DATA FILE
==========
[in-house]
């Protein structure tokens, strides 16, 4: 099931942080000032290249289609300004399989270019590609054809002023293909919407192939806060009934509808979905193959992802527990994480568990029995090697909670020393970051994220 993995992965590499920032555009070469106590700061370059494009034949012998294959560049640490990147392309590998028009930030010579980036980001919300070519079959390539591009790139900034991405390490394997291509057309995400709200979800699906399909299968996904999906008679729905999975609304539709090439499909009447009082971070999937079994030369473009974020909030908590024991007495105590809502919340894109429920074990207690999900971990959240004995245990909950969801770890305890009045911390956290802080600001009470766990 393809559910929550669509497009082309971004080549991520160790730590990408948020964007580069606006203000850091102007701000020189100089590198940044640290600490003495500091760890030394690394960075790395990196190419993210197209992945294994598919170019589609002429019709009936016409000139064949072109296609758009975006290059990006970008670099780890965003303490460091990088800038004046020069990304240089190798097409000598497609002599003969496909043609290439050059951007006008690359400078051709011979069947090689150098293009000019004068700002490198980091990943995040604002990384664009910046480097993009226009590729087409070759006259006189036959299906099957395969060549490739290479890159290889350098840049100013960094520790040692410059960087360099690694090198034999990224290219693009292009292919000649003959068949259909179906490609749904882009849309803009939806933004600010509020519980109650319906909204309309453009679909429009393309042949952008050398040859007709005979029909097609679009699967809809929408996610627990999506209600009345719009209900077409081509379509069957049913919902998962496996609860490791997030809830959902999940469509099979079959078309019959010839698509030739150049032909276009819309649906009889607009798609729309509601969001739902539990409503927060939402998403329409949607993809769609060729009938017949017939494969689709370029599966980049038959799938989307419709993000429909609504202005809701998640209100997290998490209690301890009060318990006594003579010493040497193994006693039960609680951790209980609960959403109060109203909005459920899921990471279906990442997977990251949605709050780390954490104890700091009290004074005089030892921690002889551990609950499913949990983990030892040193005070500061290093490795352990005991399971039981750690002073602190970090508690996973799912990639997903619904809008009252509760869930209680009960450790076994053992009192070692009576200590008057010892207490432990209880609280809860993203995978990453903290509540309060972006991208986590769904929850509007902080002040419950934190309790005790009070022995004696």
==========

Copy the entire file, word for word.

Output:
[in-house]
């Protein structure tokens, strides 16, 4: 099931942080000032290249289609300004399989270019590609054809002023293909919407192939806060009934509808979905193959992802527990994480568990029995090697909670020393970051994220 993995992965590499920032555009070469106590700061370059494009034949012998294959560049640490990147392309590998028009930030010579980036980001919300070519079959390539591009790139900034991405390490394997291509057309995400709200979800699906399909299968996904999906008679729905999975609304539709090439499909009447009082971070999937079994030369473009974020909030908590024991007495105590809502919340894109429920074990207690999900971990959240004995245990909950969801770890305890009045911390956290802080600001009470766990 393809559910929550669509497009082309971004080549991520160790730590990408948020964007580069606006203000850091102007701000020189100089590198940044640290600490003495500091760890030394690394960075790395990196190419993210197209992945294994598919170019589609002429019709009936016409000139064949072109296609758009975006290059990006970008670099780890965003303490460091990088800038004046020069990304240089190798097409000598497609002599003969496909043609290439050059951007006008690359400078051709011979069947090689150098293009000019004068700002490198980091990943995040604002990384664009910046480097993009226009590729087409070759006259006189036959299906099957395969060549490739290479890159290889350098840049100013960094520790040692410059960087360099690694090198034999990224290219693009292009292919000649003959068949259909179906490609749904882009849309803009939806933004600010509020519980109650319906909204309309453009679909429009393309042949952008050398040859007709005979029909097609679009699967809809929408996610627990999506209600009345719009209900077409081509379509069957049913919902998962496996609860490791997030809830959902999940469509099979079959078309019959010839698509030739150049032909276009819309649906009889607009798609729309509601969001739902539990409503927060939402998403329409949607993809769609060729009938017949017939494969689709370029599966980049038959799938989307419709993000429909609504202005809701998640209100997290998490209690301890009060318990006594003579010493040497193994006693039960609680951790209980609960959403109060109203909005459920899921990471279906990442997977990251949605709050780390954490104890700091009290004074005089030892921690002889551990609950499913949990983990030892040193005070500061290093490795352990005991399971039981750690002073602190970090508690996973799912990639997903619904809008009252509760869930209680009960450790076994053992009192070692009576200590008057010892207490432990209880609280809860993203995978990453903290509540309060972006991208986590769904929850509007902080002040419950934190309790005790009070022995004696």